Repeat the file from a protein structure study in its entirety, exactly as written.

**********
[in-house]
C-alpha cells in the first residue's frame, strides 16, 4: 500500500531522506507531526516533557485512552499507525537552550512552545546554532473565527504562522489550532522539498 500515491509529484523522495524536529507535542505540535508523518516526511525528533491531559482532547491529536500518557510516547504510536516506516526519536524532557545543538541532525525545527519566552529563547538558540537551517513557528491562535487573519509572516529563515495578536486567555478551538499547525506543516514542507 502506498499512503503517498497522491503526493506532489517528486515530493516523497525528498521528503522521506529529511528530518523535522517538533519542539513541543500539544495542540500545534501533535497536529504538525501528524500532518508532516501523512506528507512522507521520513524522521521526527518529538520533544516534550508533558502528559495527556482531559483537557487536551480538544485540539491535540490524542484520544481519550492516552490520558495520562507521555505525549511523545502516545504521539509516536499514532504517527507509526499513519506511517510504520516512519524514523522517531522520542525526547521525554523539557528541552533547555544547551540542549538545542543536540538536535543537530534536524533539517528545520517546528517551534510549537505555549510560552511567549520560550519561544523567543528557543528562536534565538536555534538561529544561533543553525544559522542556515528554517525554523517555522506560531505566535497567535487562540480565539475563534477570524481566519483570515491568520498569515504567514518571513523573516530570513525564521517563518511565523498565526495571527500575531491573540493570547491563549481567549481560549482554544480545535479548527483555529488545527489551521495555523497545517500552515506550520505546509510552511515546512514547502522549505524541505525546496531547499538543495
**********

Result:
[in-house]
C-alpha cells in the first residue's frame, strides 16, 4: 500500500531522506507531526516533557485512552499507525537552550512552545546554532473565527504562522489550532522539498 500515491509529484523522495524536529507535542505540535508523518516526511525528533491531559482532547491529536500518557510516547504510536516506516526519536524532557545543538541532525525545527519566552529563547538558540537551517513557528491562535487573519509572516529563515495578536486567555478551538499547525506543516514542507 502506498499512503503517498497522491503526493506532489517528486515530493516523497525528498521528503522521506529529511528530518523535522517538533519542539513541543500539544495542540500545534501533535497536529504538525501528524500532518508532516501523512506528507512522507521520513524522521521526527518529538520533544516534550508533558502528559495527556482531559483537557487536551480538544485540539491535540490524542484520544481519550492516552490520558495520562507521555505525549511523545502516545504521539509516536499514532504517527507509526499513519506511517510504520516512519524514523522517531522520542525526547521525554523539557528541552533547555544547551540542549538545542543536540538536535543537530534536524533539517528545520517546528517551534510549537505555549510560552511567549520560550519561544523567543528557543528562536534565538536555534538561529544561533543553525544559522542556515528554517525554523517555522506560531505566535497567535487562540480565539475563534477570524481566519483570515491568520498569515504567514518571513523573516530570513525564521517563518511565523498565526495571527500575531491573540493570547491563549481567549481560549482554544480545535479548527483555529488545527489551521495555523497545517500552515506550520505546509510552511515546512514547502522549505524541505525546496531547499538543495